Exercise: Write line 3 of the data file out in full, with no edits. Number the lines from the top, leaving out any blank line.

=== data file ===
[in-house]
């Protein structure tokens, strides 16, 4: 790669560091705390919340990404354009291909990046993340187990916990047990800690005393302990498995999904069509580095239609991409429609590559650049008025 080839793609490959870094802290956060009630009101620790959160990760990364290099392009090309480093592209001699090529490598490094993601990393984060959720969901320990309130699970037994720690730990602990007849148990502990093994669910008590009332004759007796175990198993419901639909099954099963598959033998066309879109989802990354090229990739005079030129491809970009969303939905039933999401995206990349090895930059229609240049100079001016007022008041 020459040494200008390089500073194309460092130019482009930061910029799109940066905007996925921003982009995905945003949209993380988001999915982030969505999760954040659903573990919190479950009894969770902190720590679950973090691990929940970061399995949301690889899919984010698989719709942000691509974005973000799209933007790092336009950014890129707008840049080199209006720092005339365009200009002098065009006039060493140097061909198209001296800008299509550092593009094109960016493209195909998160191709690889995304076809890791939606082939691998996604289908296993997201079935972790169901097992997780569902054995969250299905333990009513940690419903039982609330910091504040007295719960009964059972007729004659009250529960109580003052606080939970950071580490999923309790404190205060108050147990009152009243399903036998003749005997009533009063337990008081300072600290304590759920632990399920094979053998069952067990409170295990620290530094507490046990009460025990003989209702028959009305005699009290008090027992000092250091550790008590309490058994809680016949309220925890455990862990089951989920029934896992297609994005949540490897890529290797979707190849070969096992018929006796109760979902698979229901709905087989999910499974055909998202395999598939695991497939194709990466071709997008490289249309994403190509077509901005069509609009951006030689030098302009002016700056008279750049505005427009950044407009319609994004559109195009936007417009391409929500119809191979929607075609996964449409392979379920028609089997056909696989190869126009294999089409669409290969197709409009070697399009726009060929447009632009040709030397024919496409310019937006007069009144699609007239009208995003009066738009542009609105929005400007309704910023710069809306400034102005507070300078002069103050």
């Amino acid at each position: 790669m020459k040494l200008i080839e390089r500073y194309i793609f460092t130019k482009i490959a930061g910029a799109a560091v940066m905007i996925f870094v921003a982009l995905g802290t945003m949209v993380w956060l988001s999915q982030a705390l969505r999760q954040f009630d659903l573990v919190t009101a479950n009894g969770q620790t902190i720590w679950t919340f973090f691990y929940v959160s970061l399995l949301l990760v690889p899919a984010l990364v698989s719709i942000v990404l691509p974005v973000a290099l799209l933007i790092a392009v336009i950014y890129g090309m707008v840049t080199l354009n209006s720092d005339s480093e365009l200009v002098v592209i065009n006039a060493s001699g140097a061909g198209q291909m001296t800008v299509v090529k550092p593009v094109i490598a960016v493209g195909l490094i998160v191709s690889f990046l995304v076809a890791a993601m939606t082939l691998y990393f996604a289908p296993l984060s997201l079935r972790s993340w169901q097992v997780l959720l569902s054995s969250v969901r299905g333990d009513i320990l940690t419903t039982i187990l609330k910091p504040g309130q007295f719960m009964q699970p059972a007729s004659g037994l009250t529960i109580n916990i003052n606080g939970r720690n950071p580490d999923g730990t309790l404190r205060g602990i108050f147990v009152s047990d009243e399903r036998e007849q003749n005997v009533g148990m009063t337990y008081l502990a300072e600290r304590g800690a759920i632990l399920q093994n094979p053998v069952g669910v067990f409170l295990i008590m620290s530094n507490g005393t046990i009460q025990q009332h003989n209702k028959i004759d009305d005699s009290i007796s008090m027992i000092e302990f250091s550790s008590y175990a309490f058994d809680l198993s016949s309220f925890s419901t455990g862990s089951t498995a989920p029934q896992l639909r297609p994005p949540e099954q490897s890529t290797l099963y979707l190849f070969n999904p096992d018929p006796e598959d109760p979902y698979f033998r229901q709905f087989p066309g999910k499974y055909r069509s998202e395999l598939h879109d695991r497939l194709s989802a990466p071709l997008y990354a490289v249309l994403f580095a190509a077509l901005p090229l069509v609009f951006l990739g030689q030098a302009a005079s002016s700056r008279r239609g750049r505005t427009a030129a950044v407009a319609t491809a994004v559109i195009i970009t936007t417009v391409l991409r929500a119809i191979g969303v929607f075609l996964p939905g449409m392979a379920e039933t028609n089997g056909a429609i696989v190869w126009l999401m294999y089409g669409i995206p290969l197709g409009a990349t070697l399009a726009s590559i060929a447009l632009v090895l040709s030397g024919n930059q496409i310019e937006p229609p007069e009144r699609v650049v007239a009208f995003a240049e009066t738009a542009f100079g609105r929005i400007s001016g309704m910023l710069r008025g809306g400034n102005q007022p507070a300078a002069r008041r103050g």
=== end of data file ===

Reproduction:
């Amino acid at each position: 790669m020459k040494l200008i080839e390089r500073y194309i793609f460092t130019k482009i490959a930061g910029a799109a560091v940066m905007i996925f870094v921003a982009l995905g802290t945003m949209v993380w956060l988001s999915q982030a705390l969505r999760q954040f009630d659903l573990v919190t009101a479950n009894g969770q620790t902190i720590w679950t919340f973090f691990y929940v959160s970061l399995l949301l990760v690889p899919a984010l990364v698989s719709i942000v990404l691509p974005v973000a290099l799209l933007i790092a392009v336009i950014y890129g090309m707008v840049t080199l354009n209006s720092d005339s480093e365009l200009v002098v592209i065009n006039a060493s001699g140097a061909g198209q291909m001296t800008v299509v090529k550092p593009v094109i490598a960016v493209g195909l490094i998160v191709s690889f990046l995304v076809a890791a993601m939606t082939l691998y990393f996604a289908p296993l984060s997201l079935r972790s993340w169901q097992v997780l959720l569902s054995s969250v969901r299905g333990d009513i320990l940690t419903t039982i187990l609330k910091p504040g309130q007295f719960m009964q699970p059972a007729s004659g037994l009250t529960i109580n916990i003052n606080g939970r720690n950071p580490d999923g730990t309790l404190r205060g602990i108050f147990v009152s047990d009243e399903r036998e007849q003749n005997v009533g148990m009063t337990y008081l502990a300072e600290r304590g800690a759920i632990l399920q093994n094979p053998v069952g669910v067990f409170l295990i008590m620290s530094n507490g005393t046990i009460q025990q009332h003989n209702k028959i004759d009305d005699s009290i007796s008090m027992i000092e302990f250091s550790s008590y175990a309490f058994d809680l198993s016949s309220f925890s419901t455990g862990s089951t498995a989920p029934q896992l639909r297609p994005p949540e099954q490897s890529t290797l099963y979707l190849f070969n999904p096992d018929p006796e598959d109760p979902y698979f033998r229901q709905f087989p066309g999910k499974y055909r069509s998202e395999l598939h879109d695991r497939l194709s989802a990466p071709l997008y990354a490289v249309l994403f580095a190509a077509l901005p090229l069509v609009f951006l990739g030689q030098a302009a005079s002016s700056r008279r239609g750049r505005t427009a030129a950044v407009a319609t491809a994004v559109i195009i970009t936007t417009v391409l991409r929500a119809i191979g969303v929607f075609l996964p939905g449409m392979a379920e039933t028609n089997g056909a429609i696989v190869w126009l999401m294999y089409g669409i995206p290969l197709g409009a990349t070697l399009a726009s590559i060929a447009l632009v090895l040709s030397g024919n930059q496409i310019e937006p229609p007069e009144r699609v650049v007239a009208f995003a240049e009066t738009a542009f100079g609105r929005i400007s001016g309704m910023l710069r008025g809306g400034n102005q007022p507070a300078a002069r008041r103050g």